Climate Hawkeye: a tale of a new generation of voters
almost 4 years ago
Kelsi Wolever, a 20-year old junior at Iowa State double majoring in political science and environmental science, grew up in Iowa. Every four years, candidates from both political parties flock to her state to woo potential voters in local diners, hold town hall style meetings and of course, visit the fabled Iowa State Fair.
But this first-time presidential election voter didn't go to the fair for the rides or to rendezvous with friends. She went with the intention of asking the Republican candidates a set of questions on the issues of renewable energy, sustainability, and natural resources.
"I agree with a lot of Republican views," Wolever told me over the phone after my Twitter stalking resulted in her agreeing to talk. "But I feel very strongly about the environment. And it's hard to find a Republican who shares my views."
Maybe Wolever's interest in politics can be attributed to the culture she grew up in. After all, Iowans understand that their votes count. Iowa's first-in-the-nation primary caucus presents its residents with a formidable task: determine who is most qualified to be on the ballot representing the major political parties. While the candidate who shows best in the Hawkeye State is not always propelled to the top of the ticket (remember, Rick Santorum won the prize in 2012 and Mike Huckabee stole the honors in 2008) the bragging rights that come with winning Iowa are not to be underestimated.
Neither is Kelsi Wolever.
She may be influenced by the hyper-political environment she lives in, or she might just be representative of her generation. If, as I suspect, it's the latter, the presidential candidates ought to take note.
Wolever combed the Iowa State Fair and eventually talked to six of the Republican candidates. Louisiana Gov. Bobby Jindal gave her the most time. He didn't make her feel rushed or unimportant, instead spending 15 minutes sharing his views on federal regulations versus free marking solutions to climate change. Maybe his generosity can be attributed to his low ranking – he's averaging 13th place out of 17 candidates. Or perhaps he gets the importance of millenials, who in 2016 will comprise nearly 40 percent of the voting pool.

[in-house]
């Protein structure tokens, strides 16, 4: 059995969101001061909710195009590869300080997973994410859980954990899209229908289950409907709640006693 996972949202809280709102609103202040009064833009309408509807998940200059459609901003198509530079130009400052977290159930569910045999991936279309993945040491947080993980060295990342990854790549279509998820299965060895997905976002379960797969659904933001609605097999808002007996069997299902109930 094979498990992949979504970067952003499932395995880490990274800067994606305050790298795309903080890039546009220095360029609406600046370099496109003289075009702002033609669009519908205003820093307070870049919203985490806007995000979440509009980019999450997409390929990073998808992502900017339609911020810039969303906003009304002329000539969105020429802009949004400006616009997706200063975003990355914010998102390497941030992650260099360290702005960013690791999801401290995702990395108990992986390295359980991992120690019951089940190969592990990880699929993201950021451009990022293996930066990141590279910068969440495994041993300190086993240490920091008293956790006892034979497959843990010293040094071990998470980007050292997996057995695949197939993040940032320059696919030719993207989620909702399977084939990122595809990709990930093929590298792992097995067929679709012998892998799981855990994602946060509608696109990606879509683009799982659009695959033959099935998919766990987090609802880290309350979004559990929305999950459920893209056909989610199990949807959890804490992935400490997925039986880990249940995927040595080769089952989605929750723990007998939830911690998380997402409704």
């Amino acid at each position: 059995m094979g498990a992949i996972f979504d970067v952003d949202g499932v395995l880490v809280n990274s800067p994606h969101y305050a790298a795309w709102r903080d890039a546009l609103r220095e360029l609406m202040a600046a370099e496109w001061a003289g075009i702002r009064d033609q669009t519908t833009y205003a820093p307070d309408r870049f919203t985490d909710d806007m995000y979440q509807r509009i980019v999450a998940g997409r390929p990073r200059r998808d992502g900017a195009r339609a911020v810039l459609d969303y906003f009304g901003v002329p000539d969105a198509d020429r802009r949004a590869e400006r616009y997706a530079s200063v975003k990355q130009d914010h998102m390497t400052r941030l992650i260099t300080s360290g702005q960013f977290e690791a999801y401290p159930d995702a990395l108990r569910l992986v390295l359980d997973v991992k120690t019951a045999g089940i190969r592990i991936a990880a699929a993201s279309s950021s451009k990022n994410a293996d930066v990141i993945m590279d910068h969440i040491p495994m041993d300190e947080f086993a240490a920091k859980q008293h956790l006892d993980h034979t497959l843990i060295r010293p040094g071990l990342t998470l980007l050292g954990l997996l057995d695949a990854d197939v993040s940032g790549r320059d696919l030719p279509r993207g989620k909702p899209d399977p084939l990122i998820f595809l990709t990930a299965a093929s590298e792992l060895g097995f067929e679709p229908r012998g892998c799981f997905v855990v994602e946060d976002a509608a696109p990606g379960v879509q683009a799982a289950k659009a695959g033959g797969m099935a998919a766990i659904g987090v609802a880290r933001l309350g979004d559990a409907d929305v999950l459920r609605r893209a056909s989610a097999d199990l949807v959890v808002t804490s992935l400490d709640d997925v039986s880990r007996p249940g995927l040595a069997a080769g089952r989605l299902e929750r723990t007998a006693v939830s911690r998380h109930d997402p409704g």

"Some candidates do a good job of appealing to younger generations," Wolever noted. "Governors Bush and Jindal, they took time with me. I don't agree with them point for point, but I respect the time they gave me. Fiorina was the hardest to talk to, and Huckabee lacked passion." Wolever also reached Walker, but raucous crowds did not allow for a meaningful exchange with him. She didn't catch Rubio at the fair, though she did encounter him on a different occasion.
Why was she so dogged in her efforts to talk to each candidate?
"People my age care about the environment," Wolever explained. "All my friends, we care about these issues passionately, regardless of our party affiliation. It's not the case that conservatives don't care about the environment. We aren't always looking for the most liberal solution. We're looking for something in the middle."
Wolever hopes to reach the candidates she hasn't yet interviewed and also intends to monitor all the candidates to see if their positions on these issues shift. She has time on her side. With the February 1st caucus date still five months out, Iowa will remain a popular hub for presidential wannabes for the time being.
"Everyone in Iowa has an advantage," she said. "I wish more people got the opportunity to meet the candidates in person."